Traditional Institutions in sub-Saharan Africa: Endangering or Promoting Stable Domestic Peace?

Type Report
Title Traditional Institutions in sub-Saharan Africa: Endangering or Promoting Stable Domestic Peace?
Publication (Day/Month/Year) 2017
In many countries of Sub-Saharan Africa, institutions of traditional governance influence
everyday politics. Traditional authorities engage in dispute resolution, land administration,
or the provision of local security. As case evidence suggests, the parallel structure of state
institutions and traditional governance is not without its tensions. However, scholars have
rarely compared how conflicts play out in different countries, and for differently organized
traditional institutions.
In this report we provide such a comparative analysis. How does the presence and
practice of traditional governance affect conflict at various levels? We employ a broad
concept of conflict that includes but is not restricted to violent conflict. It includes manifest
contestation between actors at three levels, each involving Traditional Governance
Institutions (TGI): (I) conflict between state authorities and traditional leaders; (II) conflict
between ethnic groups led by traditional leaders; and (III) conflict between constituents of
an ethnic group and their traditional leaders. We pay particular attention to six factors that
we presume shape if and how TGI affect conflict: (1) the social and organizational
significance of TGI in each country and ethnic group; (2) the level of democracy of the
state polity; (3) the legal integration of TGI in each country; (4) the ethnic composition of
each country; (5) the similarity of TGI and state institutions; and (6) the political relevance
of a group.
Based on available data on the six dimensions we select four countries (Kenya, Namibia,
Uganda, and Tanzania) and eight ethnicities (Kikuyu, Abawanga, Nama, Ovambo, Maasai,
Sukuma, Baganda, Iteso) to maximize variance. We base our analysis on 139 semistructured
in-depth interviews conducted with individuals representing traditional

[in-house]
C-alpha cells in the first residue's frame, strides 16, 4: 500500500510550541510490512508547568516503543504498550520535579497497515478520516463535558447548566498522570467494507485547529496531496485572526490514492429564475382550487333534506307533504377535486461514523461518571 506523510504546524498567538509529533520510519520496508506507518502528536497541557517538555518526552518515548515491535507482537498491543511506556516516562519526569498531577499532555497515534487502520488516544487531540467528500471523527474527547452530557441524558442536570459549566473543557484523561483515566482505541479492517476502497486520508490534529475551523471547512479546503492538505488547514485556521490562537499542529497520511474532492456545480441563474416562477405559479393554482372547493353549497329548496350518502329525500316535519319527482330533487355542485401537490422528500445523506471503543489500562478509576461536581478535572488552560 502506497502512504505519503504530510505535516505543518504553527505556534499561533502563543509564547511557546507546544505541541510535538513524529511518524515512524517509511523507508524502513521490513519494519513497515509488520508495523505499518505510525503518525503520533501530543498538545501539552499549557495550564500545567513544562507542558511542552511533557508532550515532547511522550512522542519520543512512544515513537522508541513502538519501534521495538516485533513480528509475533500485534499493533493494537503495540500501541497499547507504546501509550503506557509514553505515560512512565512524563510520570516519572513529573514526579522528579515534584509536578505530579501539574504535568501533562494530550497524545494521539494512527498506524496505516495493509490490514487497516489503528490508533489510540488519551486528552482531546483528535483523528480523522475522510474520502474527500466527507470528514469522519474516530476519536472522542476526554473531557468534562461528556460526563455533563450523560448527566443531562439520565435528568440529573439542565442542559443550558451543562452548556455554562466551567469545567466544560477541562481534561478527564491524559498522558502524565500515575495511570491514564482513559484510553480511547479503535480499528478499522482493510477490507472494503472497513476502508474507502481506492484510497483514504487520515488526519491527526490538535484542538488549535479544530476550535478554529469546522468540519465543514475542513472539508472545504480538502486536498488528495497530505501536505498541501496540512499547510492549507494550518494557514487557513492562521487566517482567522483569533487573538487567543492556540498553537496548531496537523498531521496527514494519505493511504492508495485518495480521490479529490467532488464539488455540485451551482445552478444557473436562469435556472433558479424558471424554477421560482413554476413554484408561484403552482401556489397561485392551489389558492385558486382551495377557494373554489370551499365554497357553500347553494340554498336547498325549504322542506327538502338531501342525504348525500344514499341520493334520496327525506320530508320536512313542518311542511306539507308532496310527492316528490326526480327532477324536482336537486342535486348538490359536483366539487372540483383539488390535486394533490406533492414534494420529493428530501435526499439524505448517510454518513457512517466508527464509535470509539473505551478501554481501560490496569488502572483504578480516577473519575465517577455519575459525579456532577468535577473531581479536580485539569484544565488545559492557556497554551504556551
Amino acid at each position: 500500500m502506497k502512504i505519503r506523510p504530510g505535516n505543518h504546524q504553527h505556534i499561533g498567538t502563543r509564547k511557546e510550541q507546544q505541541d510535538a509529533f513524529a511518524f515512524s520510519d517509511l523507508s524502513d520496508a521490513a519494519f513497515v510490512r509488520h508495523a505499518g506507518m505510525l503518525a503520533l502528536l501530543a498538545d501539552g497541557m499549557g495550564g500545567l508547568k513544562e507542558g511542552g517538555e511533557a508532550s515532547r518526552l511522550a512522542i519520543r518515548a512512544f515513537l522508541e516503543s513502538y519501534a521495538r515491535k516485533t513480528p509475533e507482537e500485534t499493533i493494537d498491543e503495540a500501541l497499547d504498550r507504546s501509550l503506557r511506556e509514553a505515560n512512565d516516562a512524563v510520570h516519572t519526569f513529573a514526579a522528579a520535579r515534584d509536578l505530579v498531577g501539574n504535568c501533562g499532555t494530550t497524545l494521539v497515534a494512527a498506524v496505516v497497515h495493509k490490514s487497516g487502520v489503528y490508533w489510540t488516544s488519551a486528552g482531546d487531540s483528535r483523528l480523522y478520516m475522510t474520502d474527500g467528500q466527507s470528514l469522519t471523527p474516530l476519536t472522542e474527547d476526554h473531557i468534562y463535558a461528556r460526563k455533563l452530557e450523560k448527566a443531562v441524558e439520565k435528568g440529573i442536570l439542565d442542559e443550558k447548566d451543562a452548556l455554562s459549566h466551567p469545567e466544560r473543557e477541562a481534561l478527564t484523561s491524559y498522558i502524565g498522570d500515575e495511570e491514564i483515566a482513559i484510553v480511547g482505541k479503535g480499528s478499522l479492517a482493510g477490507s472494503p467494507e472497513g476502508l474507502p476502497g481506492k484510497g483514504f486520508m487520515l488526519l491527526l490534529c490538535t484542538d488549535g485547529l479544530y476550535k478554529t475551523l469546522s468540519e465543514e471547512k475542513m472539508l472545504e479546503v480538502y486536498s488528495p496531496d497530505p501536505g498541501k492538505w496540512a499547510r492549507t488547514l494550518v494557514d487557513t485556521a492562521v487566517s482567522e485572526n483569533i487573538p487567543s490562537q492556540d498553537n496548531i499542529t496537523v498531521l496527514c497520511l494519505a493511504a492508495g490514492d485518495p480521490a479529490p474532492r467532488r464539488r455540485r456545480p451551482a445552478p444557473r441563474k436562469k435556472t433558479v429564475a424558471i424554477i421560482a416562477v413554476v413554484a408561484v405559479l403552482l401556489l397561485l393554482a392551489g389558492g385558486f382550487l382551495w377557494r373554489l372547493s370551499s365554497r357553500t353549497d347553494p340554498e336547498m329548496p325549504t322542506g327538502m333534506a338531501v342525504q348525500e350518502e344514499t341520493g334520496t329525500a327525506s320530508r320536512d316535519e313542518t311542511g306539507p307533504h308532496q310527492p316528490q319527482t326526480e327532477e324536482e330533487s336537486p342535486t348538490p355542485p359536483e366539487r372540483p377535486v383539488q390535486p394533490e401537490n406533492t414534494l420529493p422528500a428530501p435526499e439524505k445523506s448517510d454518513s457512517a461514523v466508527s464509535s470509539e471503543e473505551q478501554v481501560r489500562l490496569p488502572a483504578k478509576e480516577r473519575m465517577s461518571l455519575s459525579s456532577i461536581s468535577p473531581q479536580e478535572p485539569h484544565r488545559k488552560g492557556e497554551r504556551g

governance institutions, state authorities, experts and local population.
The findings of our study can be summarized as follows: (1) TGI are not involved in largescale
political conflicts. Only the Buganda Kingdom is in a continuous conflictive relation
with the Ugandan state. While the Kikuyu in Kenya were involved in post-electoral violence
in 2007-2008, our interviews did not reveal a particular role of TGI in these events. We do,
however, find a surprising number of internal conflicts – e.g. regarding the succession of
chiefs in office – but these tensions are usually solved peacefully. (2) High social and
organizational significance of TGI is a prerequisite for their involvement in conflict on all
levels. (3) In democratic political systems we find fewer conflicts between the state and
TGI than in states with autocratic government. (4) A relationship between institutional
similarity of the state and TGI with the level of conflict is not evident. Yet, we observe that
TGI move toward greater “stateness”, and these endeavors are partly supported by the
state. (5) The existence of formal legal rules integrating TGI within the state apparatus is
not necessarily related to more or less conflict between the state and TGI. Rather, we find
that legal regulations must be unambiguous to reduce conflict potential. (6) Ethnic
polarization and ethnic dominance within a country does not seem to cause severe
conflicts between political relevant ethnic groups with significant TGI. (7) Internal conflicts
between TGI and constituents are as likely to emerge in more autocratic traditional polities
as in more participatory and democratically organized ethnic groups.

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